Management of water usage in MEDCs

There are problems in supplying water in MEDCs. These are:

  • the quality of available water
  • distribution
  • the seasonal changes in supply
  • broken pipes when transporting water

Both water supply and the demand for water need to be managed.

Managing water supply

In the UK there is a big issue with water supply. Areas which receive high amounts of rainfall tend to be sparsely populated.

One third of the UK population live in south-east England. This is also the driest area in the UK.

Ways to manage the water supply include:

  • making sure the broken pipes are mended (as water loss from broken pipes can be as much as 30 per cent)
  • using reservoirs and dams in one area to pipe water into large urban areas
  • making sure that the water supply is of good quality - reducing fertiliser use on farms helps this

In December 2010, over 40,000 people had water supply problems in Northern Ireland. One reason was because the water pipes were quite old - some over 60 years old. This meant that when there was a spell of very cold weather, many pipes could not cope and the pipelines failed.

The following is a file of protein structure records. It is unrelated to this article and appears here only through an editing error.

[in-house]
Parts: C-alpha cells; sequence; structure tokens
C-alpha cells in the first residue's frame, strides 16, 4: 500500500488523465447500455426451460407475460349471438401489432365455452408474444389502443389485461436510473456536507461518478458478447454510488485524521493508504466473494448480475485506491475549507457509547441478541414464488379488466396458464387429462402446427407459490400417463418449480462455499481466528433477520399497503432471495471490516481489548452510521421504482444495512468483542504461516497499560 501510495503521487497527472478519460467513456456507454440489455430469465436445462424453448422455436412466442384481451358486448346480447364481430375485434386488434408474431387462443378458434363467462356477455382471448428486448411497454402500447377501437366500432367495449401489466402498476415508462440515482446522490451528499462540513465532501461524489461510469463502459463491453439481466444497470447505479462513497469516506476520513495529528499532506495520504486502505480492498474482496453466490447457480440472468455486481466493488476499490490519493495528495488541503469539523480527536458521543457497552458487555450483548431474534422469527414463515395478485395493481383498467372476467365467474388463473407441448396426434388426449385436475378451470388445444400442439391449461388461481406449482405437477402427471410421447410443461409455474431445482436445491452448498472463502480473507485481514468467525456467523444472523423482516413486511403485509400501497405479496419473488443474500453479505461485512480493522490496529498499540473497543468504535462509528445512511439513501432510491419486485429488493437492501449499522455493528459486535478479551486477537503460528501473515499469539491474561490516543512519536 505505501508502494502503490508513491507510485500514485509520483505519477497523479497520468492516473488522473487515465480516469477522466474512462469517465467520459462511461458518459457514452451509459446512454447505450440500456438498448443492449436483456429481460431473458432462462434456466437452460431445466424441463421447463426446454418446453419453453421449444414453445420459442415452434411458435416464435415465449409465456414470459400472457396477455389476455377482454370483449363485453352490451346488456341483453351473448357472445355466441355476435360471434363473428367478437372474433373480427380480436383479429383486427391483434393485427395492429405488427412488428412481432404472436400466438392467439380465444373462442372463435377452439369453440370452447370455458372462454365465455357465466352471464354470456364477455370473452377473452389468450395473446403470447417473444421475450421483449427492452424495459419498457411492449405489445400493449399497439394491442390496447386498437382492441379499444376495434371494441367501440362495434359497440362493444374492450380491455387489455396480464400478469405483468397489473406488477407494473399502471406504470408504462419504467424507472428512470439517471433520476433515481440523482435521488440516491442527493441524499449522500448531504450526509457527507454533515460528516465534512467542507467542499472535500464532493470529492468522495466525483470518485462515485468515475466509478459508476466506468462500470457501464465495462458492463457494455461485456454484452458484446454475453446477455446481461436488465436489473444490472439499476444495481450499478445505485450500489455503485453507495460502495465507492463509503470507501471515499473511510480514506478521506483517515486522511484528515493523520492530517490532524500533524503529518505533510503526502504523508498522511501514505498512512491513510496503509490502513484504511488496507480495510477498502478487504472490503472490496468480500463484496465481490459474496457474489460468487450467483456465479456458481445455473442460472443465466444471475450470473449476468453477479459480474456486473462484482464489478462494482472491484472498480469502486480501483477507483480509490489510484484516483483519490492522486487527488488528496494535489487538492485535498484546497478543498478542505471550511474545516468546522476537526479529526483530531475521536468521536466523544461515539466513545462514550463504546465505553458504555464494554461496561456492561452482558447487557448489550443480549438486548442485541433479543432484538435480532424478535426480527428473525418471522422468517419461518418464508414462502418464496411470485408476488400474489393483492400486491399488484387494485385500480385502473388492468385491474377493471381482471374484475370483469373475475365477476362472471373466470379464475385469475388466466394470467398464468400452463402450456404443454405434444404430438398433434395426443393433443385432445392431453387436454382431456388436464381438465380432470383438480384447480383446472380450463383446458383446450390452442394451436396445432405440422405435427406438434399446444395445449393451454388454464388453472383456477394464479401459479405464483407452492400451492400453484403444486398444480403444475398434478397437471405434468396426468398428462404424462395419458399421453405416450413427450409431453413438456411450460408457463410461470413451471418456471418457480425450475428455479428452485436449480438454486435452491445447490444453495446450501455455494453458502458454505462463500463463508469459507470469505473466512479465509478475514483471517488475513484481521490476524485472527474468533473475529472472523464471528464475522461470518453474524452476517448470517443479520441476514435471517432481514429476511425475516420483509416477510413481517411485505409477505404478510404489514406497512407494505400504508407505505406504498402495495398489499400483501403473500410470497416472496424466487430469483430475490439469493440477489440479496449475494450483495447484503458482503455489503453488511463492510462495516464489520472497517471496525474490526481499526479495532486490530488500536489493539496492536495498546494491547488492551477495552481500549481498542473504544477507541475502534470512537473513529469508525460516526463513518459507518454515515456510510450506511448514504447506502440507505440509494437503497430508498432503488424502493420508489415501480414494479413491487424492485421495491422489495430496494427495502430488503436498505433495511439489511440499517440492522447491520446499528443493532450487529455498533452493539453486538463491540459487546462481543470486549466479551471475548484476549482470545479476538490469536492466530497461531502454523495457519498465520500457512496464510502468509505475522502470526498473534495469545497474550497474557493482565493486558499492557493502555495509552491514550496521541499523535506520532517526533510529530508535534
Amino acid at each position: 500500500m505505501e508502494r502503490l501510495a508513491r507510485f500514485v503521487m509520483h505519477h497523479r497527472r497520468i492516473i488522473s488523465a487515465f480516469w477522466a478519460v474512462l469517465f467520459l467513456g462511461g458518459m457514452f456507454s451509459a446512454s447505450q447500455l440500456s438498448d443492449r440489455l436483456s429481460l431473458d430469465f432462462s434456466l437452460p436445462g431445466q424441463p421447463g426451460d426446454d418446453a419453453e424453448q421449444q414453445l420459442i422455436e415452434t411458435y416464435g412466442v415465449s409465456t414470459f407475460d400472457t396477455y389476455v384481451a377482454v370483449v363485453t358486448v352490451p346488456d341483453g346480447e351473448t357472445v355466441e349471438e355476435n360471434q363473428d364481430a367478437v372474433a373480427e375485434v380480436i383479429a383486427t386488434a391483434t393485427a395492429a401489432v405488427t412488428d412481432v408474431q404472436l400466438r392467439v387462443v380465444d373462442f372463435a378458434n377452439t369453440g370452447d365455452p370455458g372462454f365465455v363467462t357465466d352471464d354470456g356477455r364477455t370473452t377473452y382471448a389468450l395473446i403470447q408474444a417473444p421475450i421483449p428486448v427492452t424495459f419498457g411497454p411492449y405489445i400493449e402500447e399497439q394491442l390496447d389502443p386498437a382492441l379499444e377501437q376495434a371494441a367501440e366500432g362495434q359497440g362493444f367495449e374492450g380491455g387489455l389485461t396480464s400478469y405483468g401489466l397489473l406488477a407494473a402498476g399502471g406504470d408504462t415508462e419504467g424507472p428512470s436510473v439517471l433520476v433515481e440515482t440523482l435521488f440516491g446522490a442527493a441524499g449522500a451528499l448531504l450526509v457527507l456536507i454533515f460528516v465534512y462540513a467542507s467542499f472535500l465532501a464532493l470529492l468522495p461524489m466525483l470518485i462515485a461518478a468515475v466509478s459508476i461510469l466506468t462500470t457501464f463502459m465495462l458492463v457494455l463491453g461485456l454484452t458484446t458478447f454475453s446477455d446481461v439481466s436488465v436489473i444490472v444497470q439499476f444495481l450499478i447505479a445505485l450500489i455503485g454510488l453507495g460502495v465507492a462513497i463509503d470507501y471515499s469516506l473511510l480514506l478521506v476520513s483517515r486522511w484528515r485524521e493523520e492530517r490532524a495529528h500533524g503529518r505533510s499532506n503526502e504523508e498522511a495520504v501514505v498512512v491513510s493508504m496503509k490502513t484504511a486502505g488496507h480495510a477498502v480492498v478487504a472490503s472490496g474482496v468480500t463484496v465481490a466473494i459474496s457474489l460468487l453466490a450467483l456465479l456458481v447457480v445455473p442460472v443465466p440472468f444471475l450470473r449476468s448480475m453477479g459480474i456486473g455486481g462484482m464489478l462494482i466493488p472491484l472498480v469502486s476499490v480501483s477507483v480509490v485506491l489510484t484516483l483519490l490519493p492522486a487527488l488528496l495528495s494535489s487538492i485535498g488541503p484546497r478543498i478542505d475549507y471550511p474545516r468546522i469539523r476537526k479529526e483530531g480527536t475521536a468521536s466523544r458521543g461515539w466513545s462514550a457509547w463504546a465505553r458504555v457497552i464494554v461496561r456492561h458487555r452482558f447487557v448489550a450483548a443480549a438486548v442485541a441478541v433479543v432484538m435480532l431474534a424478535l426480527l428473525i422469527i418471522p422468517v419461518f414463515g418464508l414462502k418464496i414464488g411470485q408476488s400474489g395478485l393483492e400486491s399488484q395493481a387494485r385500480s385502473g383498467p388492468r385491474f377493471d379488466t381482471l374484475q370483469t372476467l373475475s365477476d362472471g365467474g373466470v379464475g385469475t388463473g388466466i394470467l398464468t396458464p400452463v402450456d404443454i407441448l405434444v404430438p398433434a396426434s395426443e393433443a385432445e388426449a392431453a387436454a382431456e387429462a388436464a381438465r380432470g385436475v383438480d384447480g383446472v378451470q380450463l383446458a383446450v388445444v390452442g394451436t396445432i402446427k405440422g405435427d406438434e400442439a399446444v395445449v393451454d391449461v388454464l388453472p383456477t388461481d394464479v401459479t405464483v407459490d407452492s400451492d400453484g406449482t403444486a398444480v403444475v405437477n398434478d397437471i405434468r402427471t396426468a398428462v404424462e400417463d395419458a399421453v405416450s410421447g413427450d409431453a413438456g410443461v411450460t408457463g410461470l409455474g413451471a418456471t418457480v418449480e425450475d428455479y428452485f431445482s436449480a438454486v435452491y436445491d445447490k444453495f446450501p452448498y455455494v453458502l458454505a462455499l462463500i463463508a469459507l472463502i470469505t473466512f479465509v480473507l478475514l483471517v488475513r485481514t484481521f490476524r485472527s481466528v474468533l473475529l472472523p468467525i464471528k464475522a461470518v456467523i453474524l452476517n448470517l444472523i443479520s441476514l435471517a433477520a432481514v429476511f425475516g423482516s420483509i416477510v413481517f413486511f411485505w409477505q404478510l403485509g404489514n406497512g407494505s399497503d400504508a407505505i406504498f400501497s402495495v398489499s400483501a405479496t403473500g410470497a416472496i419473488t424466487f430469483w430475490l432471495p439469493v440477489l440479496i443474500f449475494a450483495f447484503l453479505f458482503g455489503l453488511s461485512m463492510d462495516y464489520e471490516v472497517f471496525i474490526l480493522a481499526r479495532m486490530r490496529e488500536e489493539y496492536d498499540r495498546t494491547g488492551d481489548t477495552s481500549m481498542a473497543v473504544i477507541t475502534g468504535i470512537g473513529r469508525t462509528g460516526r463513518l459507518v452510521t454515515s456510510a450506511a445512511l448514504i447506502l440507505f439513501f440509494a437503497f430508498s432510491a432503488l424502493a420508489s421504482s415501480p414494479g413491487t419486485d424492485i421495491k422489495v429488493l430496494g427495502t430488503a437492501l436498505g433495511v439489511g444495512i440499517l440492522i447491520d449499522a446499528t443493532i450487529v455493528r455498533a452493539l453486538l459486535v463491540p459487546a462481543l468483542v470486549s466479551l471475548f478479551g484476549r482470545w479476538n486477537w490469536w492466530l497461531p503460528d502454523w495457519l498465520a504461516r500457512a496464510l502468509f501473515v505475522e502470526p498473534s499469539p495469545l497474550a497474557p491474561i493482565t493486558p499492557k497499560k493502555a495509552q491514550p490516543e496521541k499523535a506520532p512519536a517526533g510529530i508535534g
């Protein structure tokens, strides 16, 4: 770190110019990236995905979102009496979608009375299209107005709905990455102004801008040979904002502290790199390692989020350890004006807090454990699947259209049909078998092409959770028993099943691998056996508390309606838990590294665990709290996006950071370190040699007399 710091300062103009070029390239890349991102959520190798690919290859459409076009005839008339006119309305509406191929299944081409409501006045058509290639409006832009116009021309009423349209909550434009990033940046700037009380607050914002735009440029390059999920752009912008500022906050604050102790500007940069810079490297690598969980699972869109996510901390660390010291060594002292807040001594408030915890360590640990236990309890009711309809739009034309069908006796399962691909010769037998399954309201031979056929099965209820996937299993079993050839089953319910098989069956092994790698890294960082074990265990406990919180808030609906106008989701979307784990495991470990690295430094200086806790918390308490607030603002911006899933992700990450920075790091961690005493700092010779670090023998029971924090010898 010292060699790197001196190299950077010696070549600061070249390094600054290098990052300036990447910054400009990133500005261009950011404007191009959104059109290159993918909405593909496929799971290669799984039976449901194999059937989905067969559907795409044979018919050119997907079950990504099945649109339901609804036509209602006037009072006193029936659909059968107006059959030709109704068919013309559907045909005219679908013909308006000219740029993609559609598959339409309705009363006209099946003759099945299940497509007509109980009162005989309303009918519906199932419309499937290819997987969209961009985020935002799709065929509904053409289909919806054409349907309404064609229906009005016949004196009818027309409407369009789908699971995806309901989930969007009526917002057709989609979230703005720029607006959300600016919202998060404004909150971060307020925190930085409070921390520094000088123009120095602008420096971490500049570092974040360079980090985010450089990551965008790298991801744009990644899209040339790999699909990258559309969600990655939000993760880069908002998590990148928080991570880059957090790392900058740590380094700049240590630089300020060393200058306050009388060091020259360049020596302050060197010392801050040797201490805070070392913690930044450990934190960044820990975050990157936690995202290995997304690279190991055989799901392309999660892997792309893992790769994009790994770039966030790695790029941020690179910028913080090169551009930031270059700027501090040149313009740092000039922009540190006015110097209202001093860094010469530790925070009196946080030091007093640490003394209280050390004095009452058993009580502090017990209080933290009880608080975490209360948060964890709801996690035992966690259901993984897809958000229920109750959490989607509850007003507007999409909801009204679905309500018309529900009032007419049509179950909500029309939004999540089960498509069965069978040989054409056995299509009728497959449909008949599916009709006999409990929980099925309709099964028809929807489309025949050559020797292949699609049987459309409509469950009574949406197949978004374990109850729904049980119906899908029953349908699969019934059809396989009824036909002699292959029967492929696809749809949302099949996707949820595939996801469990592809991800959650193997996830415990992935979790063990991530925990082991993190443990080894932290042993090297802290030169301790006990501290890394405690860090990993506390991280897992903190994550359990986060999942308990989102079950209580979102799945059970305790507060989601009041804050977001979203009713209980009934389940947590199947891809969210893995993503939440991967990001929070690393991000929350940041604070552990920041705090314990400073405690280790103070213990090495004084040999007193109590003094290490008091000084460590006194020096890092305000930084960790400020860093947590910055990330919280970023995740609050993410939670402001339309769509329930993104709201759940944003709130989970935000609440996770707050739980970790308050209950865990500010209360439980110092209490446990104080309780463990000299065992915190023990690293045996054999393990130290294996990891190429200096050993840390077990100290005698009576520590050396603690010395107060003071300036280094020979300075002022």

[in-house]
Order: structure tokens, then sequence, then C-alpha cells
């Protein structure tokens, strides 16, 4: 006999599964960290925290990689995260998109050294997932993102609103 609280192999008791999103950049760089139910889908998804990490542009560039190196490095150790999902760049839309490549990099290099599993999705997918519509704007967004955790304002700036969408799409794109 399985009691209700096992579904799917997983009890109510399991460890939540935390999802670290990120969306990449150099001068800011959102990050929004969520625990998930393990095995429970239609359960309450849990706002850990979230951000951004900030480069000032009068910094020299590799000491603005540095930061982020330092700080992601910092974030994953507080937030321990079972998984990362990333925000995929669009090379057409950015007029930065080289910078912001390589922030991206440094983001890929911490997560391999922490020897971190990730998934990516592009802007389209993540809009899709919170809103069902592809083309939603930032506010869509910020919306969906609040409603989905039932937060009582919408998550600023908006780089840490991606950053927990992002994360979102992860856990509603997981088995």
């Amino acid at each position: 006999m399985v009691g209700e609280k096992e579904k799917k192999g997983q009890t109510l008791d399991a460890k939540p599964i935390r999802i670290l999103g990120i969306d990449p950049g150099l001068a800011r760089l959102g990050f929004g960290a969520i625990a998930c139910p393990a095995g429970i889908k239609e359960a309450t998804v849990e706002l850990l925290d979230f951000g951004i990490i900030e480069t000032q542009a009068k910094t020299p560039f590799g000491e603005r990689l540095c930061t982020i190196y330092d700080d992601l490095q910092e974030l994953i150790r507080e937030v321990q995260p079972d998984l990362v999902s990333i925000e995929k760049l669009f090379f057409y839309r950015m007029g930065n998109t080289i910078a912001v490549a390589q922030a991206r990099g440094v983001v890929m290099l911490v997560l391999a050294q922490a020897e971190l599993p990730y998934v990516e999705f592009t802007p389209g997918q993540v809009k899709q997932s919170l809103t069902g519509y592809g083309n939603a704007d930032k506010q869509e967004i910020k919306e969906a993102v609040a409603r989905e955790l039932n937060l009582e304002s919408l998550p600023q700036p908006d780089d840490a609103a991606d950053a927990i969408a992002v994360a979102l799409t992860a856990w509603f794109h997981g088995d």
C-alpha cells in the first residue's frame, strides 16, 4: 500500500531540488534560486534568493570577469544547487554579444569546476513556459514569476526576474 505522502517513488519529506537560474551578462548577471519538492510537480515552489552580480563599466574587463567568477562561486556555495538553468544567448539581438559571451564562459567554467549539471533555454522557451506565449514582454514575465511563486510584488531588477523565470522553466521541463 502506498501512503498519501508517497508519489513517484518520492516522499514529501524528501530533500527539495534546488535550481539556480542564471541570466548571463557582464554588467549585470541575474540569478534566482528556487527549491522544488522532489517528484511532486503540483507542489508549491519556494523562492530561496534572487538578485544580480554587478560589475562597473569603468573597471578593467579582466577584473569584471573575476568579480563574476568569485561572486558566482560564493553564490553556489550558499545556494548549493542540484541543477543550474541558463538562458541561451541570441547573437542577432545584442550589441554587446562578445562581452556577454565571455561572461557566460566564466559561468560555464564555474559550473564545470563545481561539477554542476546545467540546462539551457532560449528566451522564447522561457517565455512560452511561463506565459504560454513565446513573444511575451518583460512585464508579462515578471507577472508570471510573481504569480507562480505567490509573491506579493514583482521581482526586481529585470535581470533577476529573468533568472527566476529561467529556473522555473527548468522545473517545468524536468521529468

Managing water demand

The demand for domestic water can be monitored. Households with water meters in the UK use less water in general than those without. Households can also conserve water. Ways to do this are:

  • having a shower instead of a bath
  • collecting rainwater to use on the garden rather than tap water
  • recycling bath water to flush the toilets with
  • installing more efficient versions of appliances such as washing machines

Industries can also look to recycle waste water. For example, when using water for cooling in steel-making, the water can be recycled again and again in the process.

In agriculture, drip-feed irrigation systems could be used rather than sprinkler systems.